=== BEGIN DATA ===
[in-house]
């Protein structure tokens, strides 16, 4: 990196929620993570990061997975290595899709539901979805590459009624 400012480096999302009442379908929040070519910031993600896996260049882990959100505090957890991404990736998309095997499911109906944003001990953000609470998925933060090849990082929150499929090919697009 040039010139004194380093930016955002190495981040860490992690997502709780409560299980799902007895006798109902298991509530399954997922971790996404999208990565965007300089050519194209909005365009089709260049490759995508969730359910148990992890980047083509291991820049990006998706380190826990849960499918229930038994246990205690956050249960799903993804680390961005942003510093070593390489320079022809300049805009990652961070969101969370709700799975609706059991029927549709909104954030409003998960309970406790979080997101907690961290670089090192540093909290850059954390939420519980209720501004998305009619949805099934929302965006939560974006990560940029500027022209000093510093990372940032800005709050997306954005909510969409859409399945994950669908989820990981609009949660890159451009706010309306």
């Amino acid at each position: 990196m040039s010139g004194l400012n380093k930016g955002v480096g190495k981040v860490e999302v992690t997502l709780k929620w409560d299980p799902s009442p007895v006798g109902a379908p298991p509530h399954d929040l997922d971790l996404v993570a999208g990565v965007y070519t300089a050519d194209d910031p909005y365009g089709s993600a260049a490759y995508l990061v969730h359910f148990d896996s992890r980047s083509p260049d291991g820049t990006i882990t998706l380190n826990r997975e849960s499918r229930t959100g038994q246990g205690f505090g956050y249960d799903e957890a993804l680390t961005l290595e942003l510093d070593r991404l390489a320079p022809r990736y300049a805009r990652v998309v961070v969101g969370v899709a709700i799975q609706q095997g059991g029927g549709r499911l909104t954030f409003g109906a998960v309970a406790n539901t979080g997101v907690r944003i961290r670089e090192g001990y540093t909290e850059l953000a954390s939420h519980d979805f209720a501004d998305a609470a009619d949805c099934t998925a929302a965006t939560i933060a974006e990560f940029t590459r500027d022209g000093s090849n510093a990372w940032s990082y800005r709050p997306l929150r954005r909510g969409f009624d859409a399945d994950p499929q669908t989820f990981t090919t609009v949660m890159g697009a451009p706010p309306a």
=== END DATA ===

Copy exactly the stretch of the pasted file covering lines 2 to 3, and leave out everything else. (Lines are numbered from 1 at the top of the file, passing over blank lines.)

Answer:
């Protein structure tokens, strides 16, 4: 990196929620993570990061997975290595899709539901979805590459009624 400012480096999302009442379908929040070519910031993600896996260049882990959100505090957890991404990736998309095997499911109906944003001990953000609470998925933060090849990082929150499929090919697009 040039010139004194380093930016955002190495981040860490992690997502709780409560299980799902007895006798109902298991509530399954997922971790996404999208990565965007300089050519194209909005365009089709260049490759995508969730359910148990992890980047083509291991820049990006998706380190826990849960499918229930038994246990205690956050249960799903993804680390961005942003510093070593390489320079022809300049805009990652961070969101969370709700799975609706059991029927549709909104954030409003998960309970406790979080997101907690961290670089090192540093909290850059954390939420519980209720501004998305009619949805099934929302965006939560974006990560940029500027022209000093510093990372940032800005709050997306954005909510969409859409399945994950669908989820990981609009949660890159451009706010309306």
């Amino acid at each position: 990196m040039s010139g004194l400012n380093k930016g955002v480096g190495k981040v860490e999302v992690t997502l709780k929620w409560d299980p799902s009442p007895v006798g109902a379908p298991p509530h399954d929040l997922d971790l996404v993570a999208g990565v965007y070519t300089a050519d194209d910031p909005y365009g089709s993600a260049a490759y995508l990061v969730h359910f148990d896996s992890r980047s083509p260049d291991g820049t990006i882990t998706l380190n826990r997975e849960s499918r229930t959100g038994q246990g205690f505090g956050y249960d799903e957890a993804l680390t961005l290595e942003l510093d070593r991404l390489a320079p022809r990736y300049a805009r990652v998309v961070v969101g969370v899709a709700i799975q609706q095997g059991g029927g549709r499911l909104t954030f409003g109906a998960v309970a406790n539901t979080g997101v907690r944003i961290r670089e090192g001990y540093t909290e850059l953000a954390s939420h519980d979805f209720a501004d998305a609470a009619d949805c099934t998925a929302a965006t939560i933060a974006e990560f940029t590459r500027d022209g000093s090849n510093a990372w940032s990082y800005r709050p997306l929150r954005r909510g969409f009624d859409a399945d994950p499929q669908t989820f990981t090919t609009v949660m890159g697009a451009p706010p309306a």